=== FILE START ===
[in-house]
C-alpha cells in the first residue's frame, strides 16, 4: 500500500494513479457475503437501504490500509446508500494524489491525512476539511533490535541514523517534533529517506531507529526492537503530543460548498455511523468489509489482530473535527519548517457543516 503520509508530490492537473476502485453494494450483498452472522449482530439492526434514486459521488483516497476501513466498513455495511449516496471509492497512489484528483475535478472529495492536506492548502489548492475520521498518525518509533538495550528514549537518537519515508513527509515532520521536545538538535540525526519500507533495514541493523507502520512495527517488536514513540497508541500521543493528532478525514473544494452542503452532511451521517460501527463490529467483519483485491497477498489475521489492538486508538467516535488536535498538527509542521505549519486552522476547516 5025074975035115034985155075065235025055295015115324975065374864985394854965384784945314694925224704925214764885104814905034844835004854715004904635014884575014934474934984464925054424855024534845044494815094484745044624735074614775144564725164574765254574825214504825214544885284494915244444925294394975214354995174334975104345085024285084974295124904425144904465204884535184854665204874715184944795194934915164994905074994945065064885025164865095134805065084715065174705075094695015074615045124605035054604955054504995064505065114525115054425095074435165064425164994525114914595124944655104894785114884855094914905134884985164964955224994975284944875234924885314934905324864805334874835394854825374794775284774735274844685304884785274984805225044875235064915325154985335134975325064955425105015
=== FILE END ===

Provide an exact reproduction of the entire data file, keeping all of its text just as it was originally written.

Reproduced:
[in-house]
C-alpha cells in the first residue's frame, strides 16, 4: 500500500494513479457475503437501504490500509446508500494524489491525512476539511533490535541514523517534533529517506531507529526492537503530543460548498455511523468489509489482530473535527519548517457543516 503520509508530490492537473476502485453494494450483498452472522449482530439492526434514486459521488483516497476501513466498513455495511449516496471509492497512489484528483475535478472529495492536506492548502489548492475520521498518525518509533538495550528514549537518537519515508513527509515532520521536545538538535540525526519500507533495514541493523507502520512495527517488536514513540497508541500521543493528532478525514473544494452542503452532511451521517460501527463490529467483519483485491497477498489475521489492538486508538467516535488536535498538527509542521505549519486552522476547516 5025074975035115034985155075065235025055295015115324975065374864985394854965384784945314694925224704925214764885104814905034844835004854715004904635014884575014934474934984464925054424855024534845044494815094484745044624735074614775144564725164574765254574825214504825214544885284494915244444925294394975214354995174334975104345085024285084974295124904425144904465204884535184854665204874715184944795194934915164994905074994945065064885025164865095134805065084715065174705075094695015074615045124605035054604955054504995064505065114525115054425095074435165064425164994525114914595124944655104894785114884855094914905134884985164964955224994975284944875234924885314934905324864805334874835394854825374794775284774735274844685304884785274984805225044875235064915325154985335134975325064955425105015